My name is Elaine Williams and I am currently a final year art student in Aberystwyth. My work often varies in medium which i think can make it difficult to define simply but probably the best way to describe it would be ‘girly’, as vague as that sounds.
The way i draw my girls can be a bit repetitive; they often have the same face, the same sort of mannerisms. sometimes they are solitary and sometimes they are crowded together in one image. I’m not sure if they are all different people… I like that that doesn’t really matter.
There are lots of themes that I have in mind when I paint: escapism; rejection of real life society and the invention of a new one where the rules of ours are irrelevant questioning innocence and exploring the blurred boundaries between childhood and womanhood….and cats. cats are pretty important.
NS: We found your work and noticed that you have some strong contrast in style. A lot of your more recent work is light, colorful, pastel, and delicate. Some of your older work is extremely dark. Did something change for you?
EW: I’ve never really thought about it like that, but yes i’ve changed a lot! The drawings on my society 6 are from a time when i was very isolated so my work then was about that and about the environment in which i felt comfortable at the time. since then i’ve nearly completed three years at university and i’ve grown in confidence a lot. My work is a lot freer and brighter, now, but it’s still coming from the same sort of place.
One other thing that contributed to a change of style was taking illustration for a semester. There was a big focus on high detail accurate drawing, referenced from life, which put me off the whole thing and my drawing style began to simplify immediately after the module ended.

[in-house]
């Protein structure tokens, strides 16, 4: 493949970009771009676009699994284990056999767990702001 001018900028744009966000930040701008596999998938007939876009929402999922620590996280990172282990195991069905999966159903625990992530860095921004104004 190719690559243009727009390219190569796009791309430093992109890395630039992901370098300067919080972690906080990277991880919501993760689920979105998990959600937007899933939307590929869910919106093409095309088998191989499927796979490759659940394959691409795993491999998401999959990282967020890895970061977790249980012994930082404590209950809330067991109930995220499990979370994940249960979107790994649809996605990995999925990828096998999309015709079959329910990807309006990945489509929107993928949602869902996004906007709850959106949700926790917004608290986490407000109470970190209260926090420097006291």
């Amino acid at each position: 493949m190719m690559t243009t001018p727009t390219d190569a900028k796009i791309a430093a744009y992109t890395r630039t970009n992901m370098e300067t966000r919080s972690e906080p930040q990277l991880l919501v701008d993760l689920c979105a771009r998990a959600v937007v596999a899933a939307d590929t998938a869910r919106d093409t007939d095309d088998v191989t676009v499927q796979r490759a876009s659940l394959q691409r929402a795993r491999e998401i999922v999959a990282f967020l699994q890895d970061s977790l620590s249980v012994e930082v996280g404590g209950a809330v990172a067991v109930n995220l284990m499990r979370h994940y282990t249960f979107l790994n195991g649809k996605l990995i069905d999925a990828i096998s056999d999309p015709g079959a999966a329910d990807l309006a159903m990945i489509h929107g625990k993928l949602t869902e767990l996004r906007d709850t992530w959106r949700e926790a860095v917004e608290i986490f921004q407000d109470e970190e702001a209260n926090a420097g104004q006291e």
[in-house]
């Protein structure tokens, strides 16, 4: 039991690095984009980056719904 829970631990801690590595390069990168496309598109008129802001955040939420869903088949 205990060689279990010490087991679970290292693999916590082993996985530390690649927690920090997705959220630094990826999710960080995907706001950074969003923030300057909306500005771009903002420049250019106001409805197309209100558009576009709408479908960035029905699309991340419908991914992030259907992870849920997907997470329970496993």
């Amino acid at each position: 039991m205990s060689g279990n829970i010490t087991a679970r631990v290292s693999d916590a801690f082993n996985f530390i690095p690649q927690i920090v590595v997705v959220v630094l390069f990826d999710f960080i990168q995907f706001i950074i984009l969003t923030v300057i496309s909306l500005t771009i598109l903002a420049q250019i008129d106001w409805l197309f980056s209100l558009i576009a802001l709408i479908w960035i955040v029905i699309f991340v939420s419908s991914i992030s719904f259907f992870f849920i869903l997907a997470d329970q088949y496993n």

What’s your process like? We love how in some of your works, detail is implied. It almost looks smudgy. How do you get this effect?
For drawing it’s all very familiar… my hand moves automatically to form the shapes of the faces i draw. Painting is more exciting because a lot of it is just figuring out how to paint. The last painting i did has several layers of completely different colours and images over which i’ve added paint and added new figures until i’ve found something i’m happy with. I’ve been having a lot more fun since i started working on a larger scale – the process is much more experimental and more energetic than my smaller drawings. It’s all lots of just slapping on paint and seeing what works.
What’s your favorite thing to draw/paint? We see a lot of girls/hair/cute things/etc.
I can remember drawing girls all the way back in primary school. I’ve added a few other things to my favourites since then, such as cats, cute underwear, plants… it’s all about creating a sort of ideal environment; everything is very dreamy. It’s a fantasy, but it also just isolates all the best bits from everyday life.
Do you make products or shirts? How does fashion come into play (if at all)?
I really want to make t-shirts! I have lots of little day dreams about making underwear and dresses with my drawings on them and I’ll definitely try it out soon, but I’ve got to see my current painting project through to the end first before I go getting distracted by other things. I have made a few little things already though, like brooches, hair clips and stickers, which are available in my shop.
Many of your characters seem bashful/hurt/shy and are sometimes exposed (even nude). Where does this come from? Is there some sort of reason for this expression?
I guess that suits my personality; I often seem to come across to people as being quite timid, even when I don’t feel that way… but lately, my girls are all quite expressionless, aren’t they? If they look sombre, then part of it is that drawing smiling faces usually makes me cringe… but i think they’re all just getting on with their own thing and there’s no need for them to stop and smile for the camera or anything like that. The nudity is about vulnerability, but also comfort and how those two things go together.
We found you through our member Nadine Carina. She said you are working together. Are you doing an album cover or something? Have you worked with other artists/musicians/businesses?
Yes! Nadine used one of my images for the cover of her new cassette. I’ve never collaborated with anyone in that way before, so it was really great for that to happen and I’d love to work more with her and others in the future.